The off-season is a great excuse for runners to trade in their shoes for skis, skates or even a fat bike and truly embrace the benefits of cross-training. Studies have shown runners who opt into activities like snowshoeing and skiing over the winter end the season fitter than those who stayed inside at the gym. Getting out in nature and exercising in the sunshine can be a great mood-booster, too, and while putting in another 5K on the treadmill can feel like a slog, a snowshoe expedition on a new trail can be an adventure! So bundle up and get outside with one of these sports:
Not just for slow, meandering hikes: Snowshoeing can burn as many calories as running, depending on how hard you’re going. Snowshoe running is becoming a bigger sport in snowy areas as mountain running is growing — runners are strapping on lighter, smaller snowshoes and actually sprinting through the snow up and down mountains. Of course, classic slow-paced snowshoeing also makes for a great rest day workout.
The classic winter activity, cross-country skiing can be an incredibly demanding activity that not only works the leg muscles that are typically activated when running, but it also uses your upper body and employs more dynamic ranges of motion in your hips. You’ll strengthen your glutes and quads while burning up to 800 calories in an hour.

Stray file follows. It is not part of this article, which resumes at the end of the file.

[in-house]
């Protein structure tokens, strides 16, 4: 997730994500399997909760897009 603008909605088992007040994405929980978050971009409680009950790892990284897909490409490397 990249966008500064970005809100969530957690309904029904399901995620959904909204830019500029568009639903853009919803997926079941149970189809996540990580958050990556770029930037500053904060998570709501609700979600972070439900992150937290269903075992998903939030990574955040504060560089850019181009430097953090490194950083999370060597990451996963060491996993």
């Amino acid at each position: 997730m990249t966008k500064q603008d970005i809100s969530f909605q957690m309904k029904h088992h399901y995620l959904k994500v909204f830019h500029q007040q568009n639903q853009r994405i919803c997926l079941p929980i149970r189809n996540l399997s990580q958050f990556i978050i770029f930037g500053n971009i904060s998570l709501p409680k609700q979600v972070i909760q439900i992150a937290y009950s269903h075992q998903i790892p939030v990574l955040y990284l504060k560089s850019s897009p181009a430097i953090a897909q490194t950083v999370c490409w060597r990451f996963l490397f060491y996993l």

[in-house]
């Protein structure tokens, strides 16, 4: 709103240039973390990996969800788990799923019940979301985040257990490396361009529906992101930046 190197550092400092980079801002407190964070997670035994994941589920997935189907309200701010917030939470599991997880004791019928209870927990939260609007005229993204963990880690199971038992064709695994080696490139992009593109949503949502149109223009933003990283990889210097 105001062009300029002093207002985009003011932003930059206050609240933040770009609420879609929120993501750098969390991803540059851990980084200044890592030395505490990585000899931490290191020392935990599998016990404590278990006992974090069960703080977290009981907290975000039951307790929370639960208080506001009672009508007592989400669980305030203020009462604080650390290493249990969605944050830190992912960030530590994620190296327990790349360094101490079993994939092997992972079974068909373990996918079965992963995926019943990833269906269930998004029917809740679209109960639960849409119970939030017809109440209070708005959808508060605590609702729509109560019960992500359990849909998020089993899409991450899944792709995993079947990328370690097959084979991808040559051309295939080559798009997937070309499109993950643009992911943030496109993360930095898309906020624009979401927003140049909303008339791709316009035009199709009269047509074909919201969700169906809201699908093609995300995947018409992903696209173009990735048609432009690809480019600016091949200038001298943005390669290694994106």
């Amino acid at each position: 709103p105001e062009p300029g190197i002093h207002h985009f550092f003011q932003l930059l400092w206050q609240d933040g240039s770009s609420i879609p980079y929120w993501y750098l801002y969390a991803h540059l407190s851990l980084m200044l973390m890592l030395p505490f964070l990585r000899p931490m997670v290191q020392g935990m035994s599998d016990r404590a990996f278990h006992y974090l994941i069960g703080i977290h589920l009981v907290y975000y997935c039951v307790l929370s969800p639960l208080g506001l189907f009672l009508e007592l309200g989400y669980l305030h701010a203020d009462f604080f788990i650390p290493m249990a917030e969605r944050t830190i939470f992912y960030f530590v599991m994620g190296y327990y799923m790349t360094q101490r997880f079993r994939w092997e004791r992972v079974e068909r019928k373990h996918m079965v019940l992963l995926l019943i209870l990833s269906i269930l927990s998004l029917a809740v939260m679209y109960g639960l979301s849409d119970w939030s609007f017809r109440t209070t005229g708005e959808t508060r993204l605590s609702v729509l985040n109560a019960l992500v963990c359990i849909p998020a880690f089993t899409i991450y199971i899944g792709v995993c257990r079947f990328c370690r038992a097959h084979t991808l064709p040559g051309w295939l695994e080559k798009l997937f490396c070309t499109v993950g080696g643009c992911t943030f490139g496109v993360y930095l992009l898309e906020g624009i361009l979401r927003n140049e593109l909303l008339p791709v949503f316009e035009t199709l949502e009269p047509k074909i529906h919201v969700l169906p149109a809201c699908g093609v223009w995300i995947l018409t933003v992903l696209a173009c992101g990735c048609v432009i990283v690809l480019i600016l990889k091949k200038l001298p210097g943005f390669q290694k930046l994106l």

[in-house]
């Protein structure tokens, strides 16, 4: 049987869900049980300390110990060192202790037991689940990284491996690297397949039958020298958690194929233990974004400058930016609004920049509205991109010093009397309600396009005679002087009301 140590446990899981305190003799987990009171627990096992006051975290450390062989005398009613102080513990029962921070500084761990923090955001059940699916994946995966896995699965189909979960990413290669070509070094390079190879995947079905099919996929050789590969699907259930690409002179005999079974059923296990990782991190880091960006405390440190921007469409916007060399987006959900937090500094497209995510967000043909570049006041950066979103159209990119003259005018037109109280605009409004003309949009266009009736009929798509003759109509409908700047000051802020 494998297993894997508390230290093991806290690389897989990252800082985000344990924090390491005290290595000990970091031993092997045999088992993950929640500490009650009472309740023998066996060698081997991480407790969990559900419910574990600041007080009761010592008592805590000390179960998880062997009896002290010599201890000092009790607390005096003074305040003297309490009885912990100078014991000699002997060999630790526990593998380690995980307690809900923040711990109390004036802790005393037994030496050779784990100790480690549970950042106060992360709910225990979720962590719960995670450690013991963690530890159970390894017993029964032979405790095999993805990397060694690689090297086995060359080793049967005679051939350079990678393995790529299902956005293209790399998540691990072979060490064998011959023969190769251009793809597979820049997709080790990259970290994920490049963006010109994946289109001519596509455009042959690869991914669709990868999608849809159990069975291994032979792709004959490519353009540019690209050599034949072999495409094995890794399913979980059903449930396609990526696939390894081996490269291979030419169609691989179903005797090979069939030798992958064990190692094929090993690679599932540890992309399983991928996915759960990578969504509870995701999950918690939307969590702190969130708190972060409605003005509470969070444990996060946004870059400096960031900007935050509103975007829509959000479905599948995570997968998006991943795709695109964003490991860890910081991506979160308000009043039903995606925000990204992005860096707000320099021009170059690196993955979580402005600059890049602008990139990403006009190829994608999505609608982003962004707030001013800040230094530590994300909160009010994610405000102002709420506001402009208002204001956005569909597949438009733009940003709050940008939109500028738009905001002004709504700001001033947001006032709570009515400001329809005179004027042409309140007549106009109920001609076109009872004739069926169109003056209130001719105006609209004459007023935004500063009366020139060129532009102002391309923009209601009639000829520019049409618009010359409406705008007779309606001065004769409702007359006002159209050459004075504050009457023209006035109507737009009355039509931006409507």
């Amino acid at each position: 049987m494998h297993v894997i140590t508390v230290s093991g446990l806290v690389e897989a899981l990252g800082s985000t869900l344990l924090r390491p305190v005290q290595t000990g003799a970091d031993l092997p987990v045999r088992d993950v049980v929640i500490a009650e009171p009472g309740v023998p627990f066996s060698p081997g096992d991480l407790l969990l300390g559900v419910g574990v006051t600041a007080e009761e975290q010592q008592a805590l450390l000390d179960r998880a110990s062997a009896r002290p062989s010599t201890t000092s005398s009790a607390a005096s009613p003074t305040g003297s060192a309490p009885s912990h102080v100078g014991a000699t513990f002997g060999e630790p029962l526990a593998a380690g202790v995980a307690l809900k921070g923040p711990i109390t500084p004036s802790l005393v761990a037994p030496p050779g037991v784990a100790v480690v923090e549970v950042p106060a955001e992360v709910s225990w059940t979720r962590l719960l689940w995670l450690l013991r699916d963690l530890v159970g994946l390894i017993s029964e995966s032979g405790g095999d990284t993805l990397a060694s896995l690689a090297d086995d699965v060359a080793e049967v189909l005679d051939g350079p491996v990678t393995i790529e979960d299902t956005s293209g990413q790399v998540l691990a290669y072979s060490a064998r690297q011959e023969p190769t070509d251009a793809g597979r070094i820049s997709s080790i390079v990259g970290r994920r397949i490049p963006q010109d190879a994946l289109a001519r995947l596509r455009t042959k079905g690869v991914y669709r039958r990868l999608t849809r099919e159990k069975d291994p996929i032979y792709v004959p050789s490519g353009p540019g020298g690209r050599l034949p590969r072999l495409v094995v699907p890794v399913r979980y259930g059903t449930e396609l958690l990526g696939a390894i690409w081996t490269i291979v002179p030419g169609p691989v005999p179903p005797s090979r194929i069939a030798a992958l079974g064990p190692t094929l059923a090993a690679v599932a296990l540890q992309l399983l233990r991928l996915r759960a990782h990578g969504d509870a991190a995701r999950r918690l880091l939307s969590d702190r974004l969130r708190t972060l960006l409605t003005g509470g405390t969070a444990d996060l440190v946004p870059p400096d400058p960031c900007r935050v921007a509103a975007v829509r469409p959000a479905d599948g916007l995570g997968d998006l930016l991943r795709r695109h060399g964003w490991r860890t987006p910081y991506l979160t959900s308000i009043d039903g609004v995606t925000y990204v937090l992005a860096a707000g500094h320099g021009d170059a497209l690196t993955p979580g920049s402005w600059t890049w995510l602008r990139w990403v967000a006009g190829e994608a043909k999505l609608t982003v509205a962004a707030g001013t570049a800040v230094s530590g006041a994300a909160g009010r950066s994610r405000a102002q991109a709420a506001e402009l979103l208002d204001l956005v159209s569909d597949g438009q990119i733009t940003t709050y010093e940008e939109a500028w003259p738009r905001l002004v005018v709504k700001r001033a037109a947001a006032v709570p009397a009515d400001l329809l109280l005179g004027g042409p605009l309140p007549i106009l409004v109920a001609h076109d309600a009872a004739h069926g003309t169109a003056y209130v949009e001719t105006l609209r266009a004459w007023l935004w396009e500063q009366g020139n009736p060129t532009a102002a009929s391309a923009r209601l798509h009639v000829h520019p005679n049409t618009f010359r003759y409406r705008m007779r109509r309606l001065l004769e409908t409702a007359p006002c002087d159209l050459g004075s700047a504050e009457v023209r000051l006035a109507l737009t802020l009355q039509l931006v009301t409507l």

If you have an outdoor rink near you, ice skating can be a great aerobic activity, not just a kitschy holiday tradition. Because it requires more balance and stability than running on the road, you may even find your ankles, knees and hips are tired after a skating session, but they’ll also be stronger because of it. You can burn anywhere from 400–600 calories per hour on the ice, so you’ll earn that post-skate hot cocoa!
If you live in a snowy area but not near groomed cross-country ski trails, you may still be able to use skis for a serious workout. While you won’t get the speed groomed trails can provide, you’ll get a more muscular workout over less distance to earn the same caloric burn, thanks to the inefficiency of breaking your own trail. You don’t need to be a ‘backcountry expert’ to take advantage of this: towpaths, rail trails and other pedestrian byways often are used by cross-country skiers in the winter. Just get out early before the trails start getting broken up by snowshoes and hiking boot tracks.
If you’re nursing a running injury, fat biking might be the solution to getting aerobic activity during the winter while still enjoying being outside. Because cycling is a low-impact sport, you won’t be taxing your knees while you pedal, and fat biking is a fun way to get around in the snowiest of circumstances. Many cross-country ski areas and mountain bike trail systems are even grooming fat bike trails by packing the snow down to make riding easier.
If it’s truly icy and snowy in your area, but you’re still dying to get outside, there are ways to keep running through the worst winter weather. Rubber netting with spikes and metal bottoms for traction, by brands like Yaktrax, can attach to your shoes in seconds and help keep you from slipping and sliding as you run. Don’t plan to do interval runs or hard efforts in them, but you can get out for easy runs without major issues. (Tip: Just make sure to dress warmly!)